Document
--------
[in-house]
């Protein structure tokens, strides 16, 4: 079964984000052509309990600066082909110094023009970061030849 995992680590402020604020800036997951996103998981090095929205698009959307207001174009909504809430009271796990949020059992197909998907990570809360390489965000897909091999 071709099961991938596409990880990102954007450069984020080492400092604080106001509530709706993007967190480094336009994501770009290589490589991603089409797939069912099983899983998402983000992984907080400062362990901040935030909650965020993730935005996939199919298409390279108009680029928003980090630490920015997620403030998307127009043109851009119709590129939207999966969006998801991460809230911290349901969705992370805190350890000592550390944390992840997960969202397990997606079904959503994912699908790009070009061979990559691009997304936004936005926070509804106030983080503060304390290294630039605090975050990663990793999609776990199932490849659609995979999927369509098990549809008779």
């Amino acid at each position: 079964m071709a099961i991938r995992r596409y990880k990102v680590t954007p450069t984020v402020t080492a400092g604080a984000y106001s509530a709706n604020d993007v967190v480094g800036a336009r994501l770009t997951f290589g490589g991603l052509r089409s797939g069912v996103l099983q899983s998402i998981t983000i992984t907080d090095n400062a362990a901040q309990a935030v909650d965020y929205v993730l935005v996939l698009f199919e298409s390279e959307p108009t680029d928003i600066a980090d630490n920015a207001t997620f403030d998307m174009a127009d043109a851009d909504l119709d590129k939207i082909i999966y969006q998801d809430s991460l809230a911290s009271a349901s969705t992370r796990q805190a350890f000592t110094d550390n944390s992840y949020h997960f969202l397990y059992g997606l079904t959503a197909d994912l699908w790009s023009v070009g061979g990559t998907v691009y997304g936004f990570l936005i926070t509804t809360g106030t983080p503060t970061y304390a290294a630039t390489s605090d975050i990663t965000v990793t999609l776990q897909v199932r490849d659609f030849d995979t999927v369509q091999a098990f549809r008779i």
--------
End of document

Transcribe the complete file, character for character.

[in-house]
């Protein structure tokens, strides 16, 4: 079964984000052509309990600066082909110094023009970061030849 995992680590402020604020800036997951996103998981090095929205698009959307207001174009909504809430009271796990949020059992197909998907990570809360390489965000897909091999 071709099961991938596409990880990102954007450069984020080492400092604080106001509530709706993007967190480094336009994501770009290589490589991603089409797939069912099983899983998402983000992984907080400062362990901040935030909650965020993730935005996939199919298409390279108009680029928003980090630490920015997620403030998307127009043109851009119709590129939207999966969006998801991460809230911290349901969705992370805190350890000592550390944390992840997960969202397990997606079904959503994912699908790009070009061979990559691009997304936004936005926070509804106030983080503060304390290294630039605090975050990663990793999609776990199932490849659609995979999927369509098990549809008779």
């Amino acid at each position: 079964m071709a099961i991938r995992r596409y990880k990102v680590t954007p450069t984020v402020t080492a400092g604080a984000y106001s509530a709706n604020d993007v967190v480094g800036a336009r994501l770009t997951f290589g490589g991603l052509r089409s797939g069912v996103l099983q899983s998402i998981t983000i992984t907080d090095n400062a362990a901040q309990a935030v909650d965020y929205v993730l935005v996939l698009f199919e298409s390279e959307p108009t680029d928003i600066a980090d630490n920015a207001t997620f403030d998307m174009a127009d043109a851009d909504l119709d590129k939207i082909i999966y969006q998801d809430s991460l809230a911290s009271a349901s969705t992370r796990q805190a350890f000592t110094d550390n944390s992840y949020h997960f969202l397990y059992g997606l079904t959503a197909d994912l699908w790009s023009v070009g061979g990559t998907v691009y997304g936004f990570l936005i926070t509804t809360g106030t983080p503060t970061y304390a290294a630039t390489s605090d975050i990663t965000v990793t999609l776990q897909v199932r490849d659609f030849d995979t999927v369509q091999a098990f549809r008779i």